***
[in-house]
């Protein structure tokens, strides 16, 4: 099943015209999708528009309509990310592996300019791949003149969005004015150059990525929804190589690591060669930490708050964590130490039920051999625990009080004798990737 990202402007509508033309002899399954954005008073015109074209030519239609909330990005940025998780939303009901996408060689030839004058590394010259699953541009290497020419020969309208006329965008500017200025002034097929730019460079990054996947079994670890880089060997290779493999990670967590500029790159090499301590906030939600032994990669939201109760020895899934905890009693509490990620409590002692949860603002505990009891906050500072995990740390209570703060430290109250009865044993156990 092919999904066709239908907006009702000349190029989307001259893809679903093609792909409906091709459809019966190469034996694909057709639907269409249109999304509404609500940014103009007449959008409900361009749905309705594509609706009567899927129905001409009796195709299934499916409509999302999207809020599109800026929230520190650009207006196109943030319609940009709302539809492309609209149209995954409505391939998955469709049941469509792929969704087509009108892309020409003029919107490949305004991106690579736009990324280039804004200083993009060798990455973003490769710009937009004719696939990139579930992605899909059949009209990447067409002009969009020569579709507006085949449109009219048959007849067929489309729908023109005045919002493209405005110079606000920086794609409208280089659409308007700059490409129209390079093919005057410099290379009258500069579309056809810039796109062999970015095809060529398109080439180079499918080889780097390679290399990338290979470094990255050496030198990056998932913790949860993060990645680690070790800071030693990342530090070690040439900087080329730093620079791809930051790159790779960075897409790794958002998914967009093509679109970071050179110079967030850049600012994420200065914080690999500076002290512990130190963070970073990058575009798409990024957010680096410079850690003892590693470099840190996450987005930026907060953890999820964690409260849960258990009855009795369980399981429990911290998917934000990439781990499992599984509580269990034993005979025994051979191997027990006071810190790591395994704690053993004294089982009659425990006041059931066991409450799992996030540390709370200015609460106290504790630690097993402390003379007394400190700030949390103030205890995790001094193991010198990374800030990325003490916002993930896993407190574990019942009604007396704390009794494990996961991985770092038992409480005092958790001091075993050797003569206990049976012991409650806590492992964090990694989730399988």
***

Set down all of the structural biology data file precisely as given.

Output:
[in-house]
């Protein structure tokens, strides 16, 4: 099943015209999708528009309509990310592996300019791949003149969005004015150059990525929804190589690591060669930490708050964590130490039920051999625990009080004798990737 990202402007509508033309002899399954954005008073015109074209030519239609909330990005940025998780939303009901996408060689030839004058590394010259699953541009290497020419020969309208006329965008500017200025002034097929730019460079990054996947079994670890880089060997290779493999990670967590500029790159090499301590906030939600032994990669939201109760020895899934905890009693509490990620409590002692949860603002505990009891906050500072995990740390209570703060430290109250009865044993156990 092919999904066709239908907006009702000349190029989307001259893809679903093609792909409906091709459809019966190469034996694909057709639907269409249109999304509404609500940014103009007449959008409900361009749905309705594509609706009567899927129905001409009796195709299934499916409509999302999207809020599109800026929230520190650009207006196109943030319609940009709302539809492309609209149209995954409505391939998955469709049941469509792929969704087509009108892309020409003029919107490949305004991106690579736009990324280039804004200083993009060798990455973003490769710009937009004719696939990139579930992605899909059949009209990447067409002009969009020569579709507006085949449109009219048959007849067929489309729908023109005045919002493209405005110079606000920086794609409208280089659409308007700059490409129209390079093919005057410099290379009258500069579309056809810039796109062999970015095809060529398109080439180079499918080889780097390679290399990338290979470094990255050496030198990056998932913790949860993060990645680690070790800071030693990342530090070690040439900087080329730093620079791809930051790159790779960075897409790794958002998914967009093509679109970071050179110079967030850049600012994420200065914080690999500076002290512990130190963070970073990058575009798409990024957010680096410079850690003892590693470099840190996450987005930026907060953890999820964690409260849960258990009855009795369980399981429990911290998917934000990439781990499992599984509580269990034993005979025994051979191997027990006071810190790591395994704690053993004294089982009659425990006041059931066991409450799992996030540390709370200015609460106290504790630690097993402390003379007394400190700030949390103030205890995790001094193991010198990374800030990325003490916002993930896993407190574990019942009604007396704390009794494990996961991985770092038992409480005092958790001091075993050797003569206990049976012991409650806590492992964090990694989730399988």